Heroin and pregnancy
If you use heroin during pregnancy, it can cause serious problems for your baby, like premature birth, NAS, birth defects and stillbirth.
If you’re pregnant and using heroin, don’t stop taking it without getting treatment from your health care provider first.
Quitting heroin suddenly (going cold turkey) can cause severe problems for your baby, including death.
Treatment with drugs like methadone or buprenorphine can help you reduce your dependence on heroin in a way that’s safe for your baby.
What is heroin?
Heroin (also called smack or junk) is an opioid drug. Opioids are made from seeds from poppy plants. Prescription opioids, like oxycodone, morphine and codeine, are used as painkillers after an injury or surgery. You need a prescription from your health care provider to get these kinds of medicine.
Heroin is a street (illegal) drug made from the opioid morphine. Heroin can be a white or brown powder, or it can be a black, sticky goo called black tar heroin. Heroin can be injected, smoked, snorted or sniffed.
Sometimes people use a prescription opioid and become addicted to it. Drug addiction is a brain condition that makes you use drugs, even if they’re harmful to you. Addiction affects your self-control and your ability to stop taking a drug. When a person becomes addicted to prescription opioids, she may try to buy them illegally. People often start using heroin after becoming addicted to prescription opioids. Heroin often is mixed with the opioid fentanyl to make it stronger.
Can using heroin harm your health?
Yes. Heroin affects your central nervous system and how your brain works. It can make you feel itchy, sleepy and sick to your stomach. Using heroin can cause serious health problems, including:
- Coma. This is when you’re unconscious for a long period of time and can’t respond to voices, sounds or activity.
- Heart and lung infections
- Infections like HIV or hepatitis (when heroin is injected with a dirty or shared needle)
- Kidney and liver disease
- Respiratory failure. This is when too little oxygen passes from your lungs into your blood or when your lungs can’t remove carbon dioxide (a gas) from your blood.
Can heroin cause problems in pregnancy?
Yes. Using heroin during pregnancy can be dangerous, even deadly. It may cause serious problems, including:
- Birth defects. These are health conditions that are present at birth. Birth defects change the shape or function of one or more parts of the body. They can cause problems in overall health, how the body develops, or in how the body works.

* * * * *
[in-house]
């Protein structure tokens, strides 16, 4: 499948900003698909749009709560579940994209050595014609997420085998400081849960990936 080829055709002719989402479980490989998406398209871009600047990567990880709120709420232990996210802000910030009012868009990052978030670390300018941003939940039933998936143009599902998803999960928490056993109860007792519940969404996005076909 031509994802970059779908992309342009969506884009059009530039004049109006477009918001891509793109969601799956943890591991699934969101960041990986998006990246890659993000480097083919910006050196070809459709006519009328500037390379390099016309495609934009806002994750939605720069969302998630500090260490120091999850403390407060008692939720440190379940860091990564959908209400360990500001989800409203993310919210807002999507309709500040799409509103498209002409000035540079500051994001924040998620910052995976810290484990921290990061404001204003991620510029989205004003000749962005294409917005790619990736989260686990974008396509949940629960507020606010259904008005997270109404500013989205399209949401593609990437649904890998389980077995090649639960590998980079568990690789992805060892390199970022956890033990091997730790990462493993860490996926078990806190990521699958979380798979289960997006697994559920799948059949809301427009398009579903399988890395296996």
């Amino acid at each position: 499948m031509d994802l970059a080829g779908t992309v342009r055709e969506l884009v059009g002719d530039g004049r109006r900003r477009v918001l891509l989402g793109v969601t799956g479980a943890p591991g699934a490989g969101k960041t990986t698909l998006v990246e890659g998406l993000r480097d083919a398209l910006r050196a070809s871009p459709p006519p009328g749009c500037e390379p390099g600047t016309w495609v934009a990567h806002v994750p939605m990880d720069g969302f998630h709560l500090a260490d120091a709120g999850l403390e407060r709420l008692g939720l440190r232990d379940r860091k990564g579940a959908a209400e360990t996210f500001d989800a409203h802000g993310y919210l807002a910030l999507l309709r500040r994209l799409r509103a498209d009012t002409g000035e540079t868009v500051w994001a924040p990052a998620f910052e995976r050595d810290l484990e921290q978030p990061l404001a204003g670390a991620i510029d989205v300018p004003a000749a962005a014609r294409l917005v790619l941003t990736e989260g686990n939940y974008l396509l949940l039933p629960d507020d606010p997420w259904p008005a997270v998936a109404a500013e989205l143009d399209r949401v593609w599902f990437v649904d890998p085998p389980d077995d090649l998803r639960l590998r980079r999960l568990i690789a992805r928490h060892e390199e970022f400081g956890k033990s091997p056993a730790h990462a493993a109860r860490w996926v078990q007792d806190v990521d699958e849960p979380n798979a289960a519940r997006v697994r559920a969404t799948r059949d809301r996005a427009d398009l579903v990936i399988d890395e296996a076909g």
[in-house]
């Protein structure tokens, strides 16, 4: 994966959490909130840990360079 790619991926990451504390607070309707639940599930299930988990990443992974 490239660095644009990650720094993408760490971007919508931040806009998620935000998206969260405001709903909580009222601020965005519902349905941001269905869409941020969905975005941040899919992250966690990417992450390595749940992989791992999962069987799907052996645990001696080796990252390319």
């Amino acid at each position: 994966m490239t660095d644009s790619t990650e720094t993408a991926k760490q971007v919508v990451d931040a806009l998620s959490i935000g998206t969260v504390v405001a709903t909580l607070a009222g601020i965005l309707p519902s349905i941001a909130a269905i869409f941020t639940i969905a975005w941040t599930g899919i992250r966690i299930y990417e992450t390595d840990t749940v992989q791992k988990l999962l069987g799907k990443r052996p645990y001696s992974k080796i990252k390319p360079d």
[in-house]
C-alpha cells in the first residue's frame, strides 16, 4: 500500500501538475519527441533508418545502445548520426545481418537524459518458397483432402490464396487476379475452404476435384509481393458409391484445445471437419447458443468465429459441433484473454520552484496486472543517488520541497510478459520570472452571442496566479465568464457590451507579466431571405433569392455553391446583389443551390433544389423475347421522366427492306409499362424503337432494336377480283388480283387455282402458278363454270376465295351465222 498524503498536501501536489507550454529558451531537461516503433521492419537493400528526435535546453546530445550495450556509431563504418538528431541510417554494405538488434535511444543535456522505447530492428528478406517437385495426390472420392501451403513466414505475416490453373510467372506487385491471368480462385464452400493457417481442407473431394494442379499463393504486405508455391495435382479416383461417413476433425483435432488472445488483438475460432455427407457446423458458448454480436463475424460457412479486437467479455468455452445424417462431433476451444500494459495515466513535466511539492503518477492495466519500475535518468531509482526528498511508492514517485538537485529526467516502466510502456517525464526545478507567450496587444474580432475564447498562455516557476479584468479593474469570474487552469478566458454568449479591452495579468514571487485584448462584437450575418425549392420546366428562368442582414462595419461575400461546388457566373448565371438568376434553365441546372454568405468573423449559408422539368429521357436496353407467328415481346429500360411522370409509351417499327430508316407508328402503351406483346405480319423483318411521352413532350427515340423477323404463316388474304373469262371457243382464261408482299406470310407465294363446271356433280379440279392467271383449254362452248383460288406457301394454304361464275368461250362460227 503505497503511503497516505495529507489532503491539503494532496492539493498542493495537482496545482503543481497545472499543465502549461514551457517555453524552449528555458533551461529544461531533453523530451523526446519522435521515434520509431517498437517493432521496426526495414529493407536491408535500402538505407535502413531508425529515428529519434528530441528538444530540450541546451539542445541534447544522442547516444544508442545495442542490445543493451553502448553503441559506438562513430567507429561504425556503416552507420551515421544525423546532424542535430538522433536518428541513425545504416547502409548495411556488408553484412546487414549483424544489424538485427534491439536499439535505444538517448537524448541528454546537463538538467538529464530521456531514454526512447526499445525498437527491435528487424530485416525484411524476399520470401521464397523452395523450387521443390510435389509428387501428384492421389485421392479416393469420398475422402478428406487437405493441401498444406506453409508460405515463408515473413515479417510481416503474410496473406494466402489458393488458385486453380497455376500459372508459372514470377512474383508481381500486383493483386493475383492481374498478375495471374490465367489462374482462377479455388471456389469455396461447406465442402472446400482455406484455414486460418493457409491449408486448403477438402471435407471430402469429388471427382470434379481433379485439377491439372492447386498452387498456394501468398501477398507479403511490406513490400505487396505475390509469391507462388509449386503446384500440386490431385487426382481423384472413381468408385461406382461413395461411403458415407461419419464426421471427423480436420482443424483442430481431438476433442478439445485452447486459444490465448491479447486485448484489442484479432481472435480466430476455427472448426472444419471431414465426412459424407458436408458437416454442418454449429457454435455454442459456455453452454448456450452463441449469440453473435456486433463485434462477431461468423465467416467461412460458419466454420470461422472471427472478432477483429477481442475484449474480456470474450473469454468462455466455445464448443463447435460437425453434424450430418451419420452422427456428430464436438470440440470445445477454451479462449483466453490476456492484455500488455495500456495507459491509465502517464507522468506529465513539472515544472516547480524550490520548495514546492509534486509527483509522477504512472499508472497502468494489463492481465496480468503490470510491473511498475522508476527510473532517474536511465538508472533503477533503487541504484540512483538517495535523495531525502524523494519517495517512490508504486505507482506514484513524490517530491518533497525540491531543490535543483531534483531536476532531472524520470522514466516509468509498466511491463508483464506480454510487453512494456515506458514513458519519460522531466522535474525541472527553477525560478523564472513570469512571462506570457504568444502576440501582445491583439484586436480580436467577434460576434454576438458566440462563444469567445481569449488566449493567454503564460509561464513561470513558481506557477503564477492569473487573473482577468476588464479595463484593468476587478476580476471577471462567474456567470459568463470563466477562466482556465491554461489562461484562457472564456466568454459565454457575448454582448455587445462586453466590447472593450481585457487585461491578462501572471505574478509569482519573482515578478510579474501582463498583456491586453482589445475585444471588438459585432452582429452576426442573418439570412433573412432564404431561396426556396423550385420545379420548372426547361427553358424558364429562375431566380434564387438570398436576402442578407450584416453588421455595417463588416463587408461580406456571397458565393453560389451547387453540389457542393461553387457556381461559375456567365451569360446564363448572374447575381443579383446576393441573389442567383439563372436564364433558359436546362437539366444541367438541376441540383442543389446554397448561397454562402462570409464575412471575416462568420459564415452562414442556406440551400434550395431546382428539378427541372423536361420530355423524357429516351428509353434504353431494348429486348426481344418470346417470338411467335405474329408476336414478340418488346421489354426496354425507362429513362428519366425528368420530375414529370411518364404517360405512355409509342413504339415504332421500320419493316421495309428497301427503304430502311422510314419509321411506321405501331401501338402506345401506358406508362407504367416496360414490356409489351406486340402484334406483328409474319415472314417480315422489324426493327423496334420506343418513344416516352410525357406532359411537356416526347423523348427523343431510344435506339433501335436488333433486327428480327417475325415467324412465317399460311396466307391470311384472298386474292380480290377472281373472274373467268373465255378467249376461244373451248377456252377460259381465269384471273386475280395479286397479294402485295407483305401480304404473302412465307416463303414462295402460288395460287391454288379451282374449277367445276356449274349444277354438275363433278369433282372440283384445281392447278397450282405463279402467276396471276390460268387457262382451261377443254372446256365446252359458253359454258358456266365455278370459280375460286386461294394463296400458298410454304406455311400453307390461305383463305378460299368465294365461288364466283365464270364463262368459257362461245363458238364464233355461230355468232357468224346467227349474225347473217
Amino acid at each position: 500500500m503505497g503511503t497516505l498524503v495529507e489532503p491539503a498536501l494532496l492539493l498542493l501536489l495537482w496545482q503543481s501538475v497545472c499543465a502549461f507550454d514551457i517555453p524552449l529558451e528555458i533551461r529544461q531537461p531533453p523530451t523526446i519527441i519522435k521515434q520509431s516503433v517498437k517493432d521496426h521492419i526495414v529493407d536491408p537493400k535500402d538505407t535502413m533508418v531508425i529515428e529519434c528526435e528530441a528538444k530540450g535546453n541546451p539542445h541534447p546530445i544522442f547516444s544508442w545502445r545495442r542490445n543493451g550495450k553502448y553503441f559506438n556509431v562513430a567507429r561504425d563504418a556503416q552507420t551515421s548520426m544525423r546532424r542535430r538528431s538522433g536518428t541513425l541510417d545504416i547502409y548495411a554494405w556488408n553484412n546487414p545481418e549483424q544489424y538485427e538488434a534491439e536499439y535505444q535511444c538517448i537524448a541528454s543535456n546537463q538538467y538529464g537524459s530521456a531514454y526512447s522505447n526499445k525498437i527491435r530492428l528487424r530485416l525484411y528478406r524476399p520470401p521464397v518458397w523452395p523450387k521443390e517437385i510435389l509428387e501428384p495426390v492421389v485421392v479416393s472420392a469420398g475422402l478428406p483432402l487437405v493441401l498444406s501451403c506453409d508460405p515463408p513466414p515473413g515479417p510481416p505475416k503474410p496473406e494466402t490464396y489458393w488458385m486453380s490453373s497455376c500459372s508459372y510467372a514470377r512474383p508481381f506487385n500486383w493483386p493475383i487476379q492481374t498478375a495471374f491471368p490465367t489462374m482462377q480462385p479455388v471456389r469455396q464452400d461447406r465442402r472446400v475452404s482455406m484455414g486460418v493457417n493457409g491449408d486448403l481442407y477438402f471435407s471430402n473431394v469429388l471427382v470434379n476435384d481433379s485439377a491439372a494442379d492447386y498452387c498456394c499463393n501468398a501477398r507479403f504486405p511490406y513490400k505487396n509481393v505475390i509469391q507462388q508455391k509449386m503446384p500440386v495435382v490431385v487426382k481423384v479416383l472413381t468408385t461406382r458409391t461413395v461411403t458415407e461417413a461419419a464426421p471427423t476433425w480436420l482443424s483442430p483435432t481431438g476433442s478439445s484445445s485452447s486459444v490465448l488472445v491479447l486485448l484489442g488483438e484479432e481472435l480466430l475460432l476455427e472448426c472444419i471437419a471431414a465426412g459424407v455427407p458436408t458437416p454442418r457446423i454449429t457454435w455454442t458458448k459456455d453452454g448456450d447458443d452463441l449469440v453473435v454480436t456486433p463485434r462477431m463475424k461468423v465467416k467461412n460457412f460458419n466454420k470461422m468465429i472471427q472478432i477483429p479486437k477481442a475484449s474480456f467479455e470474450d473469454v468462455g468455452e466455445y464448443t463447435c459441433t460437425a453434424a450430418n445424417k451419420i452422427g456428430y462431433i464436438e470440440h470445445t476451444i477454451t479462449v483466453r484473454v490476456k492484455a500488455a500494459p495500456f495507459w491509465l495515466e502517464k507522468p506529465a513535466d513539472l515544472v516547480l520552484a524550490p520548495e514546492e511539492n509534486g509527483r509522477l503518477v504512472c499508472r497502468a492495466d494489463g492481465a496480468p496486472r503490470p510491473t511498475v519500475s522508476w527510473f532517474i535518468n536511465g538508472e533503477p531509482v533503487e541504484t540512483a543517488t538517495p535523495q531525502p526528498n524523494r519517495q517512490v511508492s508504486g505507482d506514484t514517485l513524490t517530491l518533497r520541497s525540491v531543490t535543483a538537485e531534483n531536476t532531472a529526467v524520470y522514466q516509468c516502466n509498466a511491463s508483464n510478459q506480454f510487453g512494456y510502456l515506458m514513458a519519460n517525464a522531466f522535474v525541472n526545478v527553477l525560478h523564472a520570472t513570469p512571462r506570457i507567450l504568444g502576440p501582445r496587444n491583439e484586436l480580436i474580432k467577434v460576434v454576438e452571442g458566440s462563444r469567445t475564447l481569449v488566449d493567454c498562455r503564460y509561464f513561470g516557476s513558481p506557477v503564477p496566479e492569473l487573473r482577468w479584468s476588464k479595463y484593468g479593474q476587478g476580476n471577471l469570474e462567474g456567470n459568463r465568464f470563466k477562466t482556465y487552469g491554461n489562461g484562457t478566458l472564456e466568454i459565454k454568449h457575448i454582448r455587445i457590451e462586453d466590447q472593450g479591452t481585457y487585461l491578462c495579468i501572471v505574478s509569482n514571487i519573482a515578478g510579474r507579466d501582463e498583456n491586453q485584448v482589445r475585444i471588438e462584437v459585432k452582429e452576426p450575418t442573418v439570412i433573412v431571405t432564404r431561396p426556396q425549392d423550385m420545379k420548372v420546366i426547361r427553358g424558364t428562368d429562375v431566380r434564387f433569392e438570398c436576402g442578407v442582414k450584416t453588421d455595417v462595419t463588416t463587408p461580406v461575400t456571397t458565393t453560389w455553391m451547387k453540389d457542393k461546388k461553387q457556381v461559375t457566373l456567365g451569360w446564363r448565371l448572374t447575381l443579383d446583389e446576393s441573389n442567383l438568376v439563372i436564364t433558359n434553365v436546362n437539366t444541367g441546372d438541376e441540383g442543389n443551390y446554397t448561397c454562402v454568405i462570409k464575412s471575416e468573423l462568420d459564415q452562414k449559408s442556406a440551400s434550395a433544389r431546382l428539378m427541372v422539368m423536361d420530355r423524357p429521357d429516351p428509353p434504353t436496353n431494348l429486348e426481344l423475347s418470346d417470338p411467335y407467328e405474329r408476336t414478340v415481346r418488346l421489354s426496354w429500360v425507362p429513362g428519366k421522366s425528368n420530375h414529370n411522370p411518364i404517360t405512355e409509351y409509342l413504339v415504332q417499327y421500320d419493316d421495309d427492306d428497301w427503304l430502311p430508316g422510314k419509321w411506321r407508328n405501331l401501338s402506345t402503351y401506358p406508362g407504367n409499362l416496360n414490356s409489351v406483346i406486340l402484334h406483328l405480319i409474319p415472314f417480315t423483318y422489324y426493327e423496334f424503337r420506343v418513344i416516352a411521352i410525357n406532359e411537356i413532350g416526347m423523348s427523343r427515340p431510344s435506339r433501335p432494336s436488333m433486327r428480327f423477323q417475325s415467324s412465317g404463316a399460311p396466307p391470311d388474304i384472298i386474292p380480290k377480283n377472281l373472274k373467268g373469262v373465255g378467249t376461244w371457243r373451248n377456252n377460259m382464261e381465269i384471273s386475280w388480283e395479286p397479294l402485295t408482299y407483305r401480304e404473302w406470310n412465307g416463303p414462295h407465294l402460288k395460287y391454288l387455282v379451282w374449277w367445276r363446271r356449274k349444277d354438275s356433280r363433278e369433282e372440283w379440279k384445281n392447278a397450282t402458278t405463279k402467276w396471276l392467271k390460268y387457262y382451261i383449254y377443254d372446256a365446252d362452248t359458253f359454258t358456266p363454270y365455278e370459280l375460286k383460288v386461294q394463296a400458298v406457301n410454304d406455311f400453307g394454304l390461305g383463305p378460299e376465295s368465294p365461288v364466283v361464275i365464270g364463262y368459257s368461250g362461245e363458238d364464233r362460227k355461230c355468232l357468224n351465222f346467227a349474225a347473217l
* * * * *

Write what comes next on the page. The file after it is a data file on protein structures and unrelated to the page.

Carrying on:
- Placental abruption. This is a serious condition in which the placenta separates from the wall of the uterus before birth. The placenta supplies the baby with food and oxygen through the umbilical cord. Placental abruption can cause very heavy bleeding and can be deadly for both mother and baby.
- Premature birth. This is birth that happens too early, before 37 weeks of pregnancy.
- Low birthweight. This is when a baby is born weighing less than 5 pounds, 8 ounces.
- Neonatal abstinence syndrome (also called NAS). NAS happens when a baby is exposed to a drug in the womb before birth and then goes through drug withdrawal after birth.
- Stillbirth. This is when a baby dies in the womb after 20 weeks of pregnancy.
- Sudden infant death syndrome (also SIDS). This is the unexplained death of a baby younger than 1 year old.
If you’re pregnant and using heroin, don’t stop taking it without getting treatment from your health care provider first. Quitting suddenly (sometimes called cold turkey) can cause severe problems for your baby, including death. Your health care provider or a drug-treatment center can treat you with drugs like methadone or buprenorphine. These drugs can help you gradually reduce your dependence on heroin in a way that’s safe for your baby.
How can you get help to quit using heroin or any street drug?
Talk to your health care provider. She can help you get treatment to quit. Or contact:
- National Council on Alcoholism and Drug Dependence
- Substance Abuse Treatment Facility Locator
Last reviewed: July, 2016